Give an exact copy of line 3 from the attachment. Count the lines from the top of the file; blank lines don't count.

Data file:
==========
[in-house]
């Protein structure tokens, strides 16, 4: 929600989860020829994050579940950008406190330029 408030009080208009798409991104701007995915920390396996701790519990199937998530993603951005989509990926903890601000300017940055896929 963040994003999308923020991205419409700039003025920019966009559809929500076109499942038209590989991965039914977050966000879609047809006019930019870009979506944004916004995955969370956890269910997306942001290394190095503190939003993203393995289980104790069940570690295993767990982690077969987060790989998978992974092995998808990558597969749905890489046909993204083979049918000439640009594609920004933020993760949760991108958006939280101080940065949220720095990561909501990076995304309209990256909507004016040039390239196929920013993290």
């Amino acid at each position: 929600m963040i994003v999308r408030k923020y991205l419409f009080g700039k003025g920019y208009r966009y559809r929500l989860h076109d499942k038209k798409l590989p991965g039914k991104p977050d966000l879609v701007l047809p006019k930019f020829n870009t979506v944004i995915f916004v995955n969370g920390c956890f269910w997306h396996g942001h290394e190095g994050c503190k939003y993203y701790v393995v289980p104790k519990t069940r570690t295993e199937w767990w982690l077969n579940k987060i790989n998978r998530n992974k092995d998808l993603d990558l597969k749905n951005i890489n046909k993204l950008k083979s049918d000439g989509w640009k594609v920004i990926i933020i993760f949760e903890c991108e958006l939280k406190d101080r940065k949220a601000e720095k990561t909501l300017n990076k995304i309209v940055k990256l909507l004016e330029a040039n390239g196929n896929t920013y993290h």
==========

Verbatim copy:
């Amino acid at each position: 929600m963040i994003v999308r408030k923020y991205l419409f009080g700039k003025g920019y208009r966009y559809r929500l989860h076109d499942k038209k798409l590989p991965g039914k991104p977050d966000l879609v701007l047809p006019k930019f020829n870009t979506v944004i995915f916004v995955n969370g920390c956890f269910w997306h396996g942001h290394e190095g994050c503190k939003y993203y701790v393995v289980p104790k519990t069940r570690t295993e199937w767990w982690l077969n579940k987060i790989n998978r998530n992974k092995d998808l993603d990558l597969k749905n951005i890489n046909k993204l950008k083979s049918d000439g989509w640009k594609v920004i990926i933020i993760f949760e903890c991108e958006l939280k406190d101080r940065k949220a601000e720095k990561t909501l300017n990076k995304i309209v940055k990256l909507l004016e330029a040039n390239g196929n896929t920013y993290h």